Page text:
Like a Deer In the Headlights

    “Day of the Dead does that really well; all the characters stand out as specific representations of either class of person or type of organization or whatever. So they got that down pat from what George Romero was doing. And then, essentially dead people come back to life.”

    “So, a lot of zombie shows now they have all these different reasons why people are zombies, whether there’s a virus or you get bit by one, you turn into one, whereas with these they’re literally people coming back to life, which was Night of The Living Dead, where all the people rose from the grave and started walking around aimlessly. So they’ve incorporated that part of it too.

    “But then the rest of it is sort of its own spin on the zombie genre. And I would almost say it’s a mashup of Night of the Living Dead, Day of the Dead, and Shaun of the Dead, which is not a George Romero movie at all. But there’s definitely some Shaun of the Dead inspiring this TV show.

    With its 1980s vibe, Christopher assesses that zombie and horror fans either love it or hate it. There’s also a comedic element, and his character, Trey, is at the heart of it.

    “Yes. Yes, I am. That would be the Shaun of the Dead inspiration. Yeah. I couldn’t help it; that’s how they wrote it. So I had no choice but to do what they wrote.”

    Point and Shoot

    And Christopher had as much fun playing it as Trey comes across on screen. “It was an absolute blast! It’s probably one of the most fun roles I’ve ever played by far. Trey’s dialogue, I think, is incredible; he has wonderful one-liners. There are constantly characters in movies and shows that are your typical buffoon or mimbo or whatever you want to call it.

    “So my approach to that with Trey, cause he’s clearly written like he’s not the most intelligent person on the planet, let alone in the town of Mawinhaken, is that he doesn’t believe he is the most intelligent but believes what he is saying. And he’s very genuine.

    “So that was a lot of fun to play because the things that come out of Trey’s mouth are just ridiculous. But if you say it with a hundred percent belief that it’s true, and it’s a fact, that’s his way into the comedy, I felt, and it was a lot of fun.

    We don’t want to reveal too much more than that, but that’s not the only exciting project Christopher is involved with these days.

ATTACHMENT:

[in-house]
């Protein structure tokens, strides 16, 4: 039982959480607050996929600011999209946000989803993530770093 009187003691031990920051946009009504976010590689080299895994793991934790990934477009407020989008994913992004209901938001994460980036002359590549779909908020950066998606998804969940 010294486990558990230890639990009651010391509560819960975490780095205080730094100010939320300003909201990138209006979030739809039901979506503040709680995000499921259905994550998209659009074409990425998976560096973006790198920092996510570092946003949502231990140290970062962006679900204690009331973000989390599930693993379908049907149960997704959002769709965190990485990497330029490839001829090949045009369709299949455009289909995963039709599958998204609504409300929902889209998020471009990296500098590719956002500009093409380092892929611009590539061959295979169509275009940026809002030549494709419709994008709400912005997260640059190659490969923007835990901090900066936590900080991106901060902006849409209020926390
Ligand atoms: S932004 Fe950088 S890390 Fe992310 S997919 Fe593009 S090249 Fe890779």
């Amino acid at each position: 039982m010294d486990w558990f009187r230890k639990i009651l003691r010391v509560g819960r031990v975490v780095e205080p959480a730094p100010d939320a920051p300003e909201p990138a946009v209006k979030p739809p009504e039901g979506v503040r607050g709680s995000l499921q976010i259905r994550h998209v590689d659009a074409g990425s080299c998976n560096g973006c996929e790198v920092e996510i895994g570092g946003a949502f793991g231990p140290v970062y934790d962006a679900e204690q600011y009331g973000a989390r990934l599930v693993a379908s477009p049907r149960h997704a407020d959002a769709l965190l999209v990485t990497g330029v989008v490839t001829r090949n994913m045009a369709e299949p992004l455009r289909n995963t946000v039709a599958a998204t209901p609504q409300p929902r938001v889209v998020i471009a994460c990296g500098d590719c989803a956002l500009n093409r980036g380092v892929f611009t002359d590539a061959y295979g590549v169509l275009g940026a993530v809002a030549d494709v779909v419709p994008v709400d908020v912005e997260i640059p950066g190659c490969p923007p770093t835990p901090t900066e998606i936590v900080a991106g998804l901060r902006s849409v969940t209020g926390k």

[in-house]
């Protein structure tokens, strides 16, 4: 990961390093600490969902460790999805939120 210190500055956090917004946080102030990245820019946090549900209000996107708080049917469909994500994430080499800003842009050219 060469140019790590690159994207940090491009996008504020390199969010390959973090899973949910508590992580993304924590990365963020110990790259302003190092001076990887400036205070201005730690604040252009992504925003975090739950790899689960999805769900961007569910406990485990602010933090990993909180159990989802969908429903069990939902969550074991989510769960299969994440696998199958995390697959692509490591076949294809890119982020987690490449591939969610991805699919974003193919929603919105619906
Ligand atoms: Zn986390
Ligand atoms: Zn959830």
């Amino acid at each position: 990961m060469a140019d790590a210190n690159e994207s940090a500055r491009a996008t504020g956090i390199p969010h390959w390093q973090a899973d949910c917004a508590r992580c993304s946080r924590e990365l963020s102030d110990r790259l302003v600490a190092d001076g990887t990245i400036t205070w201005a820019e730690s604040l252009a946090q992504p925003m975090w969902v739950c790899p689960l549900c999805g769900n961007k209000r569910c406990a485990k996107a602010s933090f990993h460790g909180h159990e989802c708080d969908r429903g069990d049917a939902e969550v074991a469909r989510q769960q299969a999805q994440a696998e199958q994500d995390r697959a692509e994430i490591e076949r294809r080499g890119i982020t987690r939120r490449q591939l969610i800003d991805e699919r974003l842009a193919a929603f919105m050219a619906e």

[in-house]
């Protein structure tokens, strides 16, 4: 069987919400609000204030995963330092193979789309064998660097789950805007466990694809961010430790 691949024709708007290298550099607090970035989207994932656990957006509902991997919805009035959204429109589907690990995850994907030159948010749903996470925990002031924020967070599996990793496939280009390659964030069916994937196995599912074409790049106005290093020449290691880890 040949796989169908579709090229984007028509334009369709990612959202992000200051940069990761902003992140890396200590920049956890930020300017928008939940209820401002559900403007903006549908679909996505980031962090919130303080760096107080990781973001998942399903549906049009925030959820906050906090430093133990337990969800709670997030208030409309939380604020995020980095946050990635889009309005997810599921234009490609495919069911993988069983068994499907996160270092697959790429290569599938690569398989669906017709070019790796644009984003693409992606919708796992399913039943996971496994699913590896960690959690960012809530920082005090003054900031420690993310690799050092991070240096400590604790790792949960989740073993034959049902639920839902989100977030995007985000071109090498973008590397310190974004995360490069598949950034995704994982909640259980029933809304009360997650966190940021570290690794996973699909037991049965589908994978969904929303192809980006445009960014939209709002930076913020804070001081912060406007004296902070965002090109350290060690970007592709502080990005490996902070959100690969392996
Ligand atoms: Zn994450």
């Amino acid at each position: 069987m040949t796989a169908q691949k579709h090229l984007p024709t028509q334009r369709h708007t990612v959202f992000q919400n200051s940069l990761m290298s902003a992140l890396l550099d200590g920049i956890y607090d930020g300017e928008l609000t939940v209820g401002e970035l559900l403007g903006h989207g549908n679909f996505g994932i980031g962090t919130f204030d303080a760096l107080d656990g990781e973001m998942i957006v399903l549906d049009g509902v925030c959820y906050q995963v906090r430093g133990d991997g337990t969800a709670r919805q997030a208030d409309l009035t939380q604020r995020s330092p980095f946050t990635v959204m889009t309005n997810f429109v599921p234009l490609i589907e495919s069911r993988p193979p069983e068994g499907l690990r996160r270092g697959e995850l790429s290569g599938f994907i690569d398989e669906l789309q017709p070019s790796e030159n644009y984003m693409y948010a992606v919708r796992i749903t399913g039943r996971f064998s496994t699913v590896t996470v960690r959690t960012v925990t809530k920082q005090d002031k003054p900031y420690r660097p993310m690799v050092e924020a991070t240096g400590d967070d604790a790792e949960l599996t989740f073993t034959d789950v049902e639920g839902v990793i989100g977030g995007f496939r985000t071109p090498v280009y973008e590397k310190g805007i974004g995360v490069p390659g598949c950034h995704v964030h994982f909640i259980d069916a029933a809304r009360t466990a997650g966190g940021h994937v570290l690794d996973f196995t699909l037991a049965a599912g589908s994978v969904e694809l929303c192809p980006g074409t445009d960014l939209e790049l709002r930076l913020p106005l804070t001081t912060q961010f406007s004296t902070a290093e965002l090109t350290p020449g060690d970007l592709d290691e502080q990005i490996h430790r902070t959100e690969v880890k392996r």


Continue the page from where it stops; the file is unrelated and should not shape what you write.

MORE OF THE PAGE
“I’ve got Reacher, which is the Amazon Prime adaption of Lee Child’s first Jack Reacher novel,” Christopher told us. “Joe Reacher is the protagonist’s brother. Jack Reacher is the protagonist, played by Alan Ritchson. I play his older brother, Joe.”

    Help a Guy Out

    Filming has already wrapped, but it was amazing to work on, and he thinks viewers will see it similarly. “It’s full of action, thrills, mystery. It’s kind of like — I don’t want to say Jack Ryan because people get Jack Ryan and Jack Reacher confused, but it’s in the same tone. I would say it’s something Hanna on Amazon Prime.”

    If you’re familiar with the movies starring Tom Cruise, you might remember Jack Reacher as a bit of a wiseass. Will Alan Richtman carry forth with that portrayal in Reacher?

    “Yeah. He has some one-liners, for sure. But not quite the way Tom Cruise did it, that’s for sure. It’s more in line with the books, where it’s just funny because he is so blunt.”

    As for big brother Joe, Christopher said, “He works for the Treasury Department, and, growing up with Jack, he was always sort of the one telling him to never cry in front of everyone. They were always moving around from army base to army base, so they had that type of relationship where they had to adapt very quickly.

    “And Joe helped Jack become — I don’t want to say emotionless because, inside, Jack Reacher is going through a lot — but he is able to keep it together externally. And that has a lot to do with the way Joe was almost like, I don’t want to say a father figure, but close to it because their father was constantly on missions, so he wasn’t around.”

    Christopher Russell Unbuttons in Black and White

    He’s also got an upcoming movie with Jen Lilley and a movie for Bill Abbott’s new venture at GAC Family titled A Lot Like Christmas with Maggie Lawson.

    If you’ve been reading the TV news lately, you know that GAC Family, while in its infancy, is in direct competition with Hallmark networks. Danica McKellar just signed an exclusive deal with the network.

    In addition to that, GAC snapped up When Hope Calls from his former portfolio and reengaged When Calls the Heart stars Lori Loughlin and Daniel Lissing.

    If there’s a war brewing, Christopher is currently happy to be sharing the love with Hallmark, GAC Family, and Lifetime. And after wrapping on A Lot Like Christmas, Christopher only has great things to say about GAC Family.

    “I would say that working on A Lot Like Christmas is probably the best experience I’ve ever had,” Christopher began. “Making a movie in that genre, the production value is incredible. Everyone was so hard-working, but also so kind and generous. And there were no, for lack of a better term, weak links. Everyone was pulling their weight and then some.

    Christopher Russell Big Smile

    “It was a treat to be a part of it; we were all saying it while we were there. This is going so well. So, hopefully, people enjoy the final product as much as we did making it.”

    But that’s not all! “There are a couple of movies in the pipeline that’ll be coming out sometime next year — Love in Yellowstone, which is a western-themed Hallmark-type romance, and there’s another called Hot in Love; it’s firefighters.”

    With his positive outlook and the care he takes with each facet of his life, it’s not a surprise that Christopher will be a very busy man for the foreseeable future.

    You can catch Christopher Friday nights at 10/9c on Syfy’s Day of the Dead.

    Carissa Pavlica is the managing editor and a staff writer and critic for TV Fanatic. She’s a member of the Critic’s Choice Association, enjoys mentoring writers, conversing with cats, and passionately discussing the nuances of television and film with anyone who will listen. Follow her on Twitter and email her here at TV Fanatic.